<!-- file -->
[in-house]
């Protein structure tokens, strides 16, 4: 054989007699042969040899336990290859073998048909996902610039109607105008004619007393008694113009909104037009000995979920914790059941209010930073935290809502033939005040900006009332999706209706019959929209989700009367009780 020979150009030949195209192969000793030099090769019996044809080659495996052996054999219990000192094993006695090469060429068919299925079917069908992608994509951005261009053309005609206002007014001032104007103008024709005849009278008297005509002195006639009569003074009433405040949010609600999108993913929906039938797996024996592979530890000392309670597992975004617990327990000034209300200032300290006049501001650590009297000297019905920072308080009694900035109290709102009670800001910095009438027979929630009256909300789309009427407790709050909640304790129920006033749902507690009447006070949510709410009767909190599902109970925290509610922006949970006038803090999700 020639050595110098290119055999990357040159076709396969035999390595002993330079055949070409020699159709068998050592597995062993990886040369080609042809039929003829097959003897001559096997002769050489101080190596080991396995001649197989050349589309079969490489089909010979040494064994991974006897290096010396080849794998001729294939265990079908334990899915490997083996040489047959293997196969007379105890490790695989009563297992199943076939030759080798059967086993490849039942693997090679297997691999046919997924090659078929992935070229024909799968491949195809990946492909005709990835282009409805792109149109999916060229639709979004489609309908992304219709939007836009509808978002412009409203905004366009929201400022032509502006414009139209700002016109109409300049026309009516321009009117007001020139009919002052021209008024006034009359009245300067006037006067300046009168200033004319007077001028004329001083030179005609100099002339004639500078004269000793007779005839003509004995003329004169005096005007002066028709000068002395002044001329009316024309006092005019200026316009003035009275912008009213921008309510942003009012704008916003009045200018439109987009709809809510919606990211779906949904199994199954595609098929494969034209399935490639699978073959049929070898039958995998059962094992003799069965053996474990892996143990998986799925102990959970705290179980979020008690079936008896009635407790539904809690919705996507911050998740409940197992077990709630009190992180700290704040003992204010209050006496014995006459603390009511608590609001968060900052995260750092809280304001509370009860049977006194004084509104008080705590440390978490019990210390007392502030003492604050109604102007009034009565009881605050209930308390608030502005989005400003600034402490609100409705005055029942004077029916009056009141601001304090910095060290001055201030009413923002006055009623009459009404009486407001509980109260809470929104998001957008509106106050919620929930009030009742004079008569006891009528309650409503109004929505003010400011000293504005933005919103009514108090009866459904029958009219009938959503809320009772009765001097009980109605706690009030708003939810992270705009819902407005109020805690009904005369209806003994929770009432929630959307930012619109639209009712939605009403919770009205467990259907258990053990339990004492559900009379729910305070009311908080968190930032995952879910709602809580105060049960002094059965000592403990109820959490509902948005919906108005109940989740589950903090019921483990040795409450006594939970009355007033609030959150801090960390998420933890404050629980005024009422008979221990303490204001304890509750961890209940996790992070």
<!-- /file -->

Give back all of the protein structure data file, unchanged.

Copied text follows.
[in-house]
């Protein structure tokens, strides 16, 4: 054989007699042969040899336990290859073998048909996902610039109607105008004619007393008694113009909104037009000995979920914790059941209010930073935290809502033939005040900006009332999706209706019959929209989700009367009780 020979150009030949195209192969000793030099090769019996044809080659495996052996054999219990000192094993006695090469060429068919299925079917069908992608994509951005261009053309005609206002007014001032104007103008024709005849009278008297005509002195006639009569003074009433405040949010609600999108993913929906039938797996024996592979530890000392309670597992975004617990327990000034209300200032300290006049501001650590009297000297019905920072308080009694900035109290709102009670800001910095009438027979929630009256909300789309009427407790709050909640304790129920006033749902507690009447006070949510709410009767909190599902109970925290509610922006949970006038803090999700 020639050595110098290119055999990357040159076709396969035999390595002993330079055949070409020699159709068998050592597995062993990886040369080609042809039929003829097959003897001559096997002769050489101080190596080991396995001649197989050349589309079969490489089909010979040494064994991974006897290096010396080849794998001729294939265990079908334990899915490997083996040489047959293997196969007379105890490790695989009563297992199943076939030759080798059967086993490849039942693997090679297997691999046919997924090659078929992935070229024909799968491949195809990946492909005709990835282009409805792109149109999916060229639709979004489609309908992304219709939007836009509808978002412009409203905004366009929201400022032509502006414009139209700002016109109409300049026309009516321009009117007001020139009919002052021209008024006034009359009245300067006037006067300046009168200033004319007077001028004329001083030179005609100099002339004639500078004269000793007779005839003509004995003329004169005096005007002066028709000068002395002044001329009316024309006092005019200026316009003035009275912008009213921008309510942003009012704008916003009045200018439109987009709809809510919606990211779906949904199994199954595609098929494969034209399935490639699978073959049929070898039958995998059962094992003799069965053996474990892996143990998986799925102990959970705290179980979020008690079936008896009635407790539904809690919705996507911050998740409940197992077990709630009190992180700290704040003992204010209050006496014995006459603390009511608590609001968060900052995260750092809280304001509370009860049977006194004084509104008080705590440390978490019990210390007392502030003492604050109604102007009034009565009881605050209930308390608030502005989005400003600034402490609100409705005055029942004077029916009056009141601001304090910095060290001055201030009413923002006055009623009459009404009486407001509980109260809470929104998001957008509106106050919620929930009030009742004079008569006891009528309650409503109004929505003010400011000293504005933005919103009514108090009866459904029958009219009938959503809320009772009765001097009980109605706690009030708003939810992270705009819902407005109020805690009904005369209806003994929770009432929630959307930012619109639209009712939605009403919770009205467990259907258990053990339990004492559900009379729910305070009311908080968190930032995952879910709602809580105060049960002094059965000592403990109820959490509902948005919906108005109940989740589950903090019921483990040795409450006594939970009355007033609030959150801090960390998420933890404050629980005024009422008979221990303490204001304890509750961890209940996790992070």